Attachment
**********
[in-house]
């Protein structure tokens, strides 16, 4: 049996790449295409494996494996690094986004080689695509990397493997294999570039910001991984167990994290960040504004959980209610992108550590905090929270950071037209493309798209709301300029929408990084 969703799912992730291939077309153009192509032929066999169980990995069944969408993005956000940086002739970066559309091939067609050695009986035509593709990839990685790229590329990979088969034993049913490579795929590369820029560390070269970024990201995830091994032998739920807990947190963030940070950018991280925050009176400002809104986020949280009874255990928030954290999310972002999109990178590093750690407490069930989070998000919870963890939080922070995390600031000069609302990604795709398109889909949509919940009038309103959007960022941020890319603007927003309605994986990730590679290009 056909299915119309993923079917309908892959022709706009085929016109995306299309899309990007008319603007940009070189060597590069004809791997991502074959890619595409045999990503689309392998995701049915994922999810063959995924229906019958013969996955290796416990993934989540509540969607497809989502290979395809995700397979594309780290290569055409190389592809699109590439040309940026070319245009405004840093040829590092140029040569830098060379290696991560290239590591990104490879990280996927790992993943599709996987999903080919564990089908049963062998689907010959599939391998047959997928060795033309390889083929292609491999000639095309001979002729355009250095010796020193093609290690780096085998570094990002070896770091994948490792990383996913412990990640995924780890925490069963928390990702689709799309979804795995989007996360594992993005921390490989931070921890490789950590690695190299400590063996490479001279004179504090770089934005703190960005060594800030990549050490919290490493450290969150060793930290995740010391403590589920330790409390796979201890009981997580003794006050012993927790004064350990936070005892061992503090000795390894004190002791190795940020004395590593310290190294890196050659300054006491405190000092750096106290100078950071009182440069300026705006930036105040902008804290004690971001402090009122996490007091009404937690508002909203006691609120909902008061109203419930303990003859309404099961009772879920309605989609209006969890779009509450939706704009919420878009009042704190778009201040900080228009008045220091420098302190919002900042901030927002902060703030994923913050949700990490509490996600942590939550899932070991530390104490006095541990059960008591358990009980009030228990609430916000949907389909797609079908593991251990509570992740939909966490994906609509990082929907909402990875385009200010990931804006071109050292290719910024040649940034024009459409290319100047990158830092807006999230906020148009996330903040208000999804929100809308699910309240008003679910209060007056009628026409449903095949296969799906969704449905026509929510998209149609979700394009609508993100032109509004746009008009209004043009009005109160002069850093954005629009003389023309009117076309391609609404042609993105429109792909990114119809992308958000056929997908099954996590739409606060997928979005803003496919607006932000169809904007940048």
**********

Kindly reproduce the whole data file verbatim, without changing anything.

[in-house]
């Protein structure tokens, strides 16, 4: 049996790449295409494996494996690094986004080689695509990397493997294999570039910001991984167990994290960040504004959980209610992108550590905090929270950071037209493309798209709301300029929408990084 969703799912992730291939077309153009192509032929066999169980990995069944969408993005956000940086002739970066559309091939067609050695009986035509593709990839990685790229590329990979088969034993049913490579795929590369820029560390070269970024990201995830091994032998739920807990947190963030940070950018991280925050009176400002809104986020949280009874255990928030954290999310972002999109990178590093750690407490069930989070998000919870963890939080922070995390600031000069609302990604795709398109889909949509919940009038309103959007960022941020890319603007927003309605994986990730590679290009 056909299915119309993923079917309908892959022709706009085929016109995306299309899309990007008319603007940009070189060597590069004809791997991502074959890619595409045999990503689309392998995701049915994922999810063959995924229906019958013969996955290796416990993934989540509540969607497809989502290979395809995700397979594309780290290569055409190389592809699109590439040309940026070319245009405004840093040829590092140029040569830098060379290696991560290239590591990104490879990280996927790992993943599709996987999903080919564990089908049963062998689907010959599939391998047959997928060795033309390889083929292609491999000639095309001979002729355009250095010796020193093609290690780096085998570094990002070896770091994948490792990383996913412990990640995924780890925490069963928390990702689709799309979804795995989007996360594992993005921390490989931070921890490789950590690695190299400590063996490479001279004179504090770089934005703190960005060594800030990549050490919290490493450290969150060793930290995740010391403590589920330790409390796979201890009981997580003794006050012993927790004064350990936070005892061992503090000795390894004190002791190795940020004395590593310290190294890196050659300054006491405190000092750096106290100078950071009182440069300026705006930036105040902008804290004690971001402090009122996490007091009404937690508002909203006691609120909902008061109203419930303990003859309404099961009772879920309605989609209006969890779009509450939706704009919420878009009042704190778009201040900080228009008045220091420098302190919002900042901030927002902060703030994923913050949700990490509490996600942590939550899932070991530390104490006095541990059960008591358990009980009030228990609430916000949907389909797609079908593991251990509570992740939909966490994906609509990082929907909402990875385009200010990931804006071109050292290719910024040649940034024009459409290319100047990158830092807006999230906020148009996330903040208000999804929100809308699910309240008003679910209060007056009628026409449903095949296969799906969704449905026509929510998209149609979700394009609508993100032109509004746009008009209004043009009005109160002069850093954005629009003389023309009117076309391609609404042609993105429109792909990114119809992308958000056929997908099954996590739409606060997928979005803003496919607006932000169809904007940048």